Understanding the difference between Alabama and Tennessee

al.comI grew up in Alabama but have lived in Tennessee for the past 30 years. If you’ve never lived in both Alabama and Tennessee, you may wonder how the states are different. Earlier today, when I surfed to the joint-news-website of the Birmingham News, Huntsville Times and Mobile Press-Register, AL.com, to look for some analysis of the historic primary election yesterday, I was greeted by this front page. At first, I thought I must have landed on the sports page, but no, that’s the front page of the entire news website. Tornados in northern Alabama and Alabama voters nominating an African-American for President get below-the-fold treatment compared to the real story of the day: NCAA National Football Signing Day.

Last night in his post-election speech, Mike Huckabee (who, if you live in Alabama and may have missed it due to coverage of signing day, won the state’s Republican presidential primary) spent two or three minutes running through SEC football references. If you thought he won Alabama because he’s an evangelical Southern Baptist, well, think again. He won because he is an evangelical SEC football fan.

In Alabama, where I grew up, the most dominant religion is football. More important than who people select to be President of the United States is what college a high school football standout has selected. More important than the wind speed of killer tornados is the 40-yard sprint speed of a promising wide receiver.

The difference in Alabama and Tennessee? In Tennessee, we’re fundamentalist football fans, but perhaps not quite as evangelical.

(Note: The three newspapers are owned by Advanced Media, owner of CondeNast and American Business Journals. In other words, they know their audience.)

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  • Amen, Rex. Today’s a high holy day here in Alabama, and not because it’s Ash Wednesday. Not being much of a college football fan [I’ve got family on both sides of the Iron Bowl, including a cousin who starred at WR for the Tide] and preferring college hockey [proud UAH alum here 🙂 ], I know that the three most important sports in Alabama are college football, spring football, and signing day.

    And I hate it.

  • Last fall I learned just how rabid Alabamans are. We had to take my mom to the ER on the Saturday night when the Tide played Georgia. There were four guys sitting in front of me saying things like oh Saban is just like the Bear he has them running scared. I made the mistake of saying guys things will never be like they were in the old days…ya need to get over it. They turned around and looked at me like they were going to beat the living daylights out of me. Here’s the thing though you could tell that none of them had ever been to T-town much less a college campus and heck by the way they looked they probably didnt even graduate high school. Three of the four were missing teeth and the other one looked like he had just got out of prison. As far as recruiting goes…I think theres a warm place in you know where waiting on credit card companies and these recruiting services. The way they prey upon these kids and profit from them is absolutely shameful.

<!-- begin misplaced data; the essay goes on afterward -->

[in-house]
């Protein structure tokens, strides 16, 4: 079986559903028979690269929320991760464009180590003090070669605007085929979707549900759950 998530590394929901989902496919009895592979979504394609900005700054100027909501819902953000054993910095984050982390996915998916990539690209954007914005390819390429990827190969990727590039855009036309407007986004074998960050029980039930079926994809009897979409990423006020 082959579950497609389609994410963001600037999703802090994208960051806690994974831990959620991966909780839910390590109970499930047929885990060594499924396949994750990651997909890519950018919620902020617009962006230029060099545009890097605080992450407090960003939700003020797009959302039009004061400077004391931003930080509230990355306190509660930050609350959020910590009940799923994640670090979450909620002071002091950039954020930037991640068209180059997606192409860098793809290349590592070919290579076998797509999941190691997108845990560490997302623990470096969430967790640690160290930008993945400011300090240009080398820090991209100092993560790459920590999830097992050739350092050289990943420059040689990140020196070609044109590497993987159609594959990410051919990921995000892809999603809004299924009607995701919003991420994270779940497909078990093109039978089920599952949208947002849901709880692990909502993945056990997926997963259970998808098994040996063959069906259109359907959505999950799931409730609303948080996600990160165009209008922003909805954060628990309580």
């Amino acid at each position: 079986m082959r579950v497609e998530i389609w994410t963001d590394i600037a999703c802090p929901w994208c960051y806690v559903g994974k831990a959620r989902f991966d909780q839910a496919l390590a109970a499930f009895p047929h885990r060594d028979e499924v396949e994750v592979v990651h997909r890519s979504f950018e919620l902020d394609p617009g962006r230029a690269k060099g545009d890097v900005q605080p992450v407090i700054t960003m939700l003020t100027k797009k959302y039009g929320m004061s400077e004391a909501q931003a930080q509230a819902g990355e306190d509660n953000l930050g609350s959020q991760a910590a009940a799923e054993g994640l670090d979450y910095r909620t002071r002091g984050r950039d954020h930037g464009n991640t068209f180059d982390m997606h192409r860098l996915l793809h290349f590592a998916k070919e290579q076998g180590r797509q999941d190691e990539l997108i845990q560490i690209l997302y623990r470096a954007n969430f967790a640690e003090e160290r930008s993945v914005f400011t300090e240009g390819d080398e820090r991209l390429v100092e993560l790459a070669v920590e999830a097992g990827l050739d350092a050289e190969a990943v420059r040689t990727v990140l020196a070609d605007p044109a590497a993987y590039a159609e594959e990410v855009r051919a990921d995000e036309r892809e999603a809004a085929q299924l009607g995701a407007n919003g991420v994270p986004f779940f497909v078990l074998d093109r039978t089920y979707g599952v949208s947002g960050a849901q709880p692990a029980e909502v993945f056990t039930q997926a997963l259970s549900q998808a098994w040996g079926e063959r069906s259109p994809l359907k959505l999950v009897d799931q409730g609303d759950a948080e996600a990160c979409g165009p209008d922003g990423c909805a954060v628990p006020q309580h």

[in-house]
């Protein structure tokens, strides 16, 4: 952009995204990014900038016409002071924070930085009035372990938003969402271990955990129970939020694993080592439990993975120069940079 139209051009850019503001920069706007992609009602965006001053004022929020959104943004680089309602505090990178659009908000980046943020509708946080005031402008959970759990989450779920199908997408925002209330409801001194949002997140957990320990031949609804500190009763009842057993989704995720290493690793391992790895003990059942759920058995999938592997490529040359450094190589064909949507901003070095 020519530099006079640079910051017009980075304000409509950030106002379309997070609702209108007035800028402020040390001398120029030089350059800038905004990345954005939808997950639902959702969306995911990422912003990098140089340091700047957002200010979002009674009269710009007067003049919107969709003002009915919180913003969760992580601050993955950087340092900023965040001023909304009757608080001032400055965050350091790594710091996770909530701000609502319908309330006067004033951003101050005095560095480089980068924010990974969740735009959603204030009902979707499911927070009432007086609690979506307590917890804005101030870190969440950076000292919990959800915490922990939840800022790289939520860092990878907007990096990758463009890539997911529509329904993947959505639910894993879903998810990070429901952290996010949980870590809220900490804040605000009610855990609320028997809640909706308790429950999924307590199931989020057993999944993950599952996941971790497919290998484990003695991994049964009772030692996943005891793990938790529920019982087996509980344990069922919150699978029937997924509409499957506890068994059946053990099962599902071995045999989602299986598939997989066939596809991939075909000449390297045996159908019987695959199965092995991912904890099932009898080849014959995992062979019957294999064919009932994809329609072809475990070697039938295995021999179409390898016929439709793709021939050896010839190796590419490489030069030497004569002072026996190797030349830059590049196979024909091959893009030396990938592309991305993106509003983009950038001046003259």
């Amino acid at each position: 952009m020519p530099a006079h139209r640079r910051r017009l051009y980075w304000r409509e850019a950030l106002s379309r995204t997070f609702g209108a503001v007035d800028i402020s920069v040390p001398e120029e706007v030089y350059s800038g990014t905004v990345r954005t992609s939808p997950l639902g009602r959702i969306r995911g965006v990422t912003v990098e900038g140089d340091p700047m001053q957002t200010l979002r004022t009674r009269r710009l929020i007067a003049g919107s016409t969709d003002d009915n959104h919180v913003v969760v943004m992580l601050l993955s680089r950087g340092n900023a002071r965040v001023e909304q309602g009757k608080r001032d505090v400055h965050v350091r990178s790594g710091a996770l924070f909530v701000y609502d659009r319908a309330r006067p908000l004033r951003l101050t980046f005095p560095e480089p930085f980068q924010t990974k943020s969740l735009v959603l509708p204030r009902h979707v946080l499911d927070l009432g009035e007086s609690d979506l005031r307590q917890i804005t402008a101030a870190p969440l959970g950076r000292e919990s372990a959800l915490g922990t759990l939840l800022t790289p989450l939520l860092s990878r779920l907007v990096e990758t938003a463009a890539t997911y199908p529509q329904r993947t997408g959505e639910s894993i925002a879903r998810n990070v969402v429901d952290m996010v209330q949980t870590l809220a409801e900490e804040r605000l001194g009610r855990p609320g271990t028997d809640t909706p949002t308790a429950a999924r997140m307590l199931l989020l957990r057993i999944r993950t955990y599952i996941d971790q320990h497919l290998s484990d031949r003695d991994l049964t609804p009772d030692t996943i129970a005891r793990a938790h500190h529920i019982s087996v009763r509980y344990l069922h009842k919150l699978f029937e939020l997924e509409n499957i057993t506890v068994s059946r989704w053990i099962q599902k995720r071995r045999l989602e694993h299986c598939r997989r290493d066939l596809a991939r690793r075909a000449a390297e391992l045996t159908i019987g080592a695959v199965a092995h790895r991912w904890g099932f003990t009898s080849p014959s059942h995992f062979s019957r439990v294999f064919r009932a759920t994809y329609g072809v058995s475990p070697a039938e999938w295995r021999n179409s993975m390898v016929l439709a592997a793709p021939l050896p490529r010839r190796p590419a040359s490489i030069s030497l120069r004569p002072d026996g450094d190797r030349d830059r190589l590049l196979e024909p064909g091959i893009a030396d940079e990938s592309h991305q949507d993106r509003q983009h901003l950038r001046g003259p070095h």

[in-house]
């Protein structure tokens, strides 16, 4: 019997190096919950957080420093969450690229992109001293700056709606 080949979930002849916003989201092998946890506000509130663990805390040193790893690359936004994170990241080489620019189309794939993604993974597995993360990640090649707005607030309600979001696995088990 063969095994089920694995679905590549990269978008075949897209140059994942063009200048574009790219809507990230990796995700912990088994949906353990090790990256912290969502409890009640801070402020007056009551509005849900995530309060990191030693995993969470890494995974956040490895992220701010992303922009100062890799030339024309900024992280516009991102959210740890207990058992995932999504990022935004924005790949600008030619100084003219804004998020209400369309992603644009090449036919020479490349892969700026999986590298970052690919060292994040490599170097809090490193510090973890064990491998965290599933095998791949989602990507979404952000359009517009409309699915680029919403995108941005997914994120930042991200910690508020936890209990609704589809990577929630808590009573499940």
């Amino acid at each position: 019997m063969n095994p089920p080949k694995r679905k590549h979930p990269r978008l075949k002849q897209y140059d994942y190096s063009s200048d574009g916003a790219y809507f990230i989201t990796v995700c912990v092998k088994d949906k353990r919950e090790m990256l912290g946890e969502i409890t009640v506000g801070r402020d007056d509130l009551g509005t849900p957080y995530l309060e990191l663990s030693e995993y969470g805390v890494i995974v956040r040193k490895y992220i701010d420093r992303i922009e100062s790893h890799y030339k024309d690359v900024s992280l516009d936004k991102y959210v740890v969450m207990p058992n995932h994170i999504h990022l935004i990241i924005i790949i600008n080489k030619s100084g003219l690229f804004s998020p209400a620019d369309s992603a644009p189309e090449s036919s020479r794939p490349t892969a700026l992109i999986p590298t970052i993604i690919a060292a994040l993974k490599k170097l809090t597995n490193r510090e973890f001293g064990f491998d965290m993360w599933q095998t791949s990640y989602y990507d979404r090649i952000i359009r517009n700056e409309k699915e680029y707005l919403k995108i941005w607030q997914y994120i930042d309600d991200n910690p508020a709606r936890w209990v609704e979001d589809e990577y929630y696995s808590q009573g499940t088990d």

• Rex Hammock

    I’m not sure I like having peoples’ religion attacked here. Also I have no problem with people being fans of teams of colleges they’ve never attended. However, after seeing the Super Bowl on Sunday and noticing that the sponsored name of the venue where it was played is “The University of Phoenix Stadium,” I’ve decided it would be a good thing for that for-profit institution to actually have a football team so that anyone could sign up for a course there online and be able to cheer for a college team where they were a student. They could stream the games each Saturday. It would be virtually exciting.

  • Great observation of news judgment and football fanaticism. I, for one, am proud of my Alabama roots but thrilled to now live among fellow Tennessee fundamentalists with a less contentious in-state SEC rivalry. (That’s right, Tennessee fans, it’s a “rivalry.”) It would be difficult to be both a Commodores fan and an evangelist. God bless those ‘Dores fans who are.